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When Is a Search & Seizure Illegal?

The Fourth Amendment to the U.S. Constitution protects all U.S. citizens from “unreasonable” search and seizures. This law protects the average person from a police officer conducting a search without a warrant. A warrant is a judge-issued order allowing law enforcement to search particular areas for evidence, and the court will only grant one when there is a probable cause to believe a crime has been or will be committed. There are only some circumstances where police can search and/or seize property without permission from the court.

For example, police may search and seize items or evidence when there is no legitimate expectation of privacy. If an officer sees a bag of white powder in the back of your car without needing to open the vehicle, he or she has probable cause to search the vehicle and seize the suspected contraband. However, if the bag of white powder is in your trunk, a police officer has no right to search your car because there is no way he or she could have seen it.

In other situations, police officers can conduct a search and seize certain items in order to ensure the safety of themselves and others or and prevent the destruction of evidence. These situations must create a sense of urgency so police officers feel getting a warrant might endanger innocent people or allow a suspect to destroy evidence.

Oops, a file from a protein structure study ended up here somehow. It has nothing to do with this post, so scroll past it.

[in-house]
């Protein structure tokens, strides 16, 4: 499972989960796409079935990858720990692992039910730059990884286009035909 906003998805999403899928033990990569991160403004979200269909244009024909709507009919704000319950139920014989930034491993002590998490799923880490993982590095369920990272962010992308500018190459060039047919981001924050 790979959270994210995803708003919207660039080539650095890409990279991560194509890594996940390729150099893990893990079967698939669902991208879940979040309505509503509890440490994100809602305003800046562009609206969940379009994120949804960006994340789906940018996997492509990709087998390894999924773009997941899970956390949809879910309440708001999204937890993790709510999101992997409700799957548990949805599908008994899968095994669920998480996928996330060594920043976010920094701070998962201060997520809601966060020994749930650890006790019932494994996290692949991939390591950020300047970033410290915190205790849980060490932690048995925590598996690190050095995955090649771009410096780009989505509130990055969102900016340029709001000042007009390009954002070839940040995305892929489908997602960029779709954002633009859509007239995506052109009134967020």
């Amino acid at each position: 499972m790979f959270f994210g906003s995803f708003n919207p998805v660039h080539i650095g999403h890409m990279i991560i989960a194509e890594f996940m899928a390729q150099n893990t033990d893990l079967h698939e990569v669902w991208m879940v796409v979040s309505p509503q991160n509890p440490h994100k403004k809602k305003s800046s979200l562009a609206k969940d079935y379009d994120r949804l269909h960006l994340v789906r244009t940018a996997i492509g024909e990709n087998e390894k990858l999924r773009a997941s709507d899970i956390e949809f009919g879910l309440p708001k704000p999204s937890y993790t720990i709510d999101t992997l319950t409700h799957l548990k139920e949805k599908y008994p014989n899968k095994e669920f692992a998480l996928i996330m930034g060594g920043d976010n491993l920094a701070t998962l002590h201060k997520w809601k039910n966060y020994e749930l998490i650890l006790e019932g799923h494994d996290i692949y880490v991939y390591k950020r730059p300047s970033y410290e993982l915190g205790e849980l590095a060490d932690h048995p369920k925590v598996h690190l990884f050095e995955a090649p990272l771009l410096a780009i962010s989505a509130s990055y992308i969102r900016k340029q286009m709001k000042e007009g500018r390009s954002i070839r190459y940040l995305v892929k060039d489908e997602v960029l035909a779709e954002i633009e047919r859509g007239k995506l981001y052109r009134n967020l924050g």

Last, the only way a police officer can search your property without a warrant is if you give them permission to do so. If you allow law enforcement officers into your home, anything they see as potential evidence could be noted and sought later. For example, if a police officer asks to speak to you inside your home and, you allow the officer in, and he or she notices an a large bag of white powder substance in your living room, he or she will legally be able to confiscate the contraband.

In all other circumstances, officers searching without warrants are violating civil rights, and any evidence collected during this time may not be used against a suspect during a trial. Likewise, any evidence or information gathered from that illegally seized evidence can also be barred from use in a trial.

If you’re facing a criminal charge, talk to skilled Denver criminal defense attorney today. Our firm can offer you more than thirty years of legal experience.

Contact us at (303) 622-3281 for a no-cost consultation today!